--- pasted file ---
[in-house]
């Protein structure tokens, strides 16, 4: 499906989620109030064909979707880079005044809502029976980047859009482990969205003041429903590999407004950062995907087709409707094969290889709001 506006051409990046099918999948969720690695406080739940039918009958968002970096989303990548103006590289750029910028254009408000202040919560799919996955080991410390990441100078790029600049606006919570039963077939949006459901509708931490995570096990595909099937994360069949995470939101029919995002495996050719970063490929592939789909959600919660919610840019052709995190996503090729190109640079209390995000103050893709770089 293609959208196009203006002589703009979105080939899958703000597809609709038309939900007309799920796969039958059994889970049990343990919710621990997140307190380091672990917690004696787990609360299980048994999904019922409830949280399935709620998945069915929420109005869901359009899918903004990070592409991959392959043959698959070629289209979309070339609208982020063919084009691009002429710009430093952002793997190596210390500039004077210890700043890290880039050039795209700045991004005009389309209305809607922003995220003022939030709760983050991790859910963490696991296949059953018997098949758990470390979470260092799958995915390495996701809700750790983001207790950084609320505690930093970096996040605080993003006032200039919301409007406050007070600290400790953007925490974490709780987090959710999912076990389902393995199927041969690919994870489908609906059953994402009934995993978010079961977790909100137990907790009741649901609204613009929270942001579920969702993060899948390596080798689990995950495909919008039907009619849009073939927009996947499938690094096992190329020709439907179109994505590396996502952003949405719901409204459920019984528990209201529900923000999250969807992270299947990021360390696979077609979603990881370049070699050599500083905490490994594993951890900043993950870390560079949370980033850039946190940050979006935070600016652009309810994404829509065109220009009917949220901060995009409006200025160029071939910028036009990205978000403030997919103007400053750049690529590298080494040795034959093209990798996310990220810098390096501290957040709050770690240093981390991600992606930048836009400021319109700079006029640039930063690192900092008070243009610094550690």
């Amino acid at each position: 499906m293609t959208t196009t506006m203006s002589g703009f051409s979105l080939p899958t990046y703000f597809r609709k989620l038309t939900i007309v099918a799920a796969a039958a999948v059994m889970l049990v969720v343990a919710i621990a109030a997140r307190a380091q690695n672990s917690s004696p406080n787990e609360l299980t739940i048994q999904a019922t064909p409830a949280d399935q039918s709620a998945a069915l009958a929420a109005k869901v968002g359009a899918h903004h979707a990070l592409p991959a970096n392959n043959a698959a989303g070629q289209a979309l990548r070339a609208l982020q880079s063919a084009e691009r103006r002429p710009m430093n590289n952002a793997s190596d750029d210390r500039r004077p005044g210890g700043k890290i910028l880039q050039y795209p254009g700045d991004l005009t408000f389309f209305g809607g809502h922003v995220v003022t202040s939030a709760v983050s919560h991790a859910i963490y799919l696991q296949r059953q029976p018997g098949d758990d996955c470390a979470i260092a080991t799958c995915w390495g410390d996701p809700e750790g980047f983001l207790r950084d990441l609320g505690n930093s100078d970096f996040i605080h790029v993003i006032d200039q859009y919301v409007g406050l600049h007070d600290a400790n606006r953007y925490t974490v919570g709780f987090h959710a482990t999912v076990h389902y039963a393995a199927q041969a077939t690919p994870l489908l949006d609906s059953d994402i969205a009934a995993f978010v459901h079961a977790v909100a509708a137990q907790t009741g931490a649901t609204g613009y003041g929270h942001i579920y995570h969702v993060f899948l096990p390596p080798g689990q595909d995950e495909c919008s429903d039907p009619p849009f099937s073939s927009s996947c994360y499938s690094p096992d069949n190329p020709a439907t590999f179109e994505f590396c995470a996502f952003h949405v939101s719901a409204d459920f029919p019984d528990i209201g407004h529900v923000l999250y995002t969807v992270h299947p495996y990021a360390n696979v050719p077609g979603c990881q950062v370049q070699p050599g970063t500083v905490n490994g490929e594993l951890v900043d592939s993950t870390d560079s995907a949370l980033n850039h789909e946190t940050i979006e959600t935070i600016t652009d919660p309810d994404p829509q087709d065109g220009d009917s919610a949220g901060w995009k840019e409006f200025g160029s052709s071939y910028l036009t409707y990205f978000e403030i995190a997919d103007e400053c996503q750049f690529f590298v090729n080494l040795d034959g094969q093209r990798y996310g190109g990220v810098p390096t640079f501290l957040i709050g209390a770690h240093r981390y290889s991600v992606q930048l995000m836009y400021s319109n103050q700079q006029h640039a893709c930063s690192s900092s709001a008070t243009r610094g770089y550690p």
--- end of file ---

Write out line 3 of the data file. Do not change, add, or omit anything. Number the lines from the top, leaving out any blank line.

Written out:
């Amino acid at each position: 499906m293609t959208t196009t506006m203006s002589g703009f051409s979105l080939p899958t990046y703000f597809r609709k989620l038309t939900i007309v099918a799920a796969a039958a999948v059994m889970l049990v969720v343990a919710i621990a109030a997140r307190a380091q690695n672990s917690s004696p406080n787990e609360l299980t739940i048994q999904a019922t064909p409830a949280d399935q039918s709620a998945a069915l009958a929420a109005k869901v968002g359009a899918h903004h979707a990070l592409p991959a970096n392959n043959a698959a989303g070629q289209a979309l990548r070339a609208l982020q880079s063919a084009e691009r103006r002429p710009m430093n590289n952002a793997s190596d750029d210390r500039r004077p005044g210890g700043k890290i910028l880039q050039y795209p254009g700045d991004l005009t408000f389309f209305g809607g809502h922003v995220v003022t202040s939030a709760v983050s919560h991790a859910i963490y799919l696991q296949r059953q029976p018997g098949d758990d996955c470390a979470i260092a080991t799958c995915w390495g410390d996701p809700e750790g980047f983001l207790r950084d990441l609320g505690n930093s100078d970096f996040i605080h790029v993003i006032d200039q859009y919301v409007g406050l600049h007070d600290a400790n606006r953007y925490t974490v919570g709780f987090h959710a482990t999912v076990h389902y039963a393995a199927q041969a077939t690919p994870l489908l949006d609906s059953d994402i969205a009934a995993f978010v459901h079961a977790v909100a509708a137990q907790t009741g931490a649901t609204g613009y003041g929270h942001i579920y995570h969702v993060f899948l096990p390596p080798g689990q595909d995950e495909c919008s429903d039907p009619p849009f099937s073939s927009s996947c994360y499938s690094p096992d069949n190329p020709a439907t590999f179109e994505f590396c995470a996502f952003h949405v939101s719901a409204d459920f029919p019984d528990i209201g407004h529900v923000l999250y995002t969807v992270h299947p495996y990021a360390n696979v050719p077609g979603c990881q950062v370049q070699p050599g970063t500083v905490n490994g490929e594993l951890v900043d592939s993950t870390d560079s995907a949370l980033n850039h789909e946190t940050i979006e959600t935070i600016t652009d919660p309810d994404p829509q087709d065109g220009d009917s919610a949220g901060w995009k840019e409006f200025g160029s052709s071939y910028l036009t409707y990205f978000e403030i995190a997919d103007e400053c996503q750049f690529f590298v090729n080494l040795d034959g094969q093209r990798y996310g190109g990220v810098p390096t640079f501290l957040i709050g209390a770690h240093r981390y290889s991600v992606q930048l995000m836009y400021s319109n103050q700079q006029h640039a893709c930063s690192s900092s709001a008070t243009r610094g770089y550690p």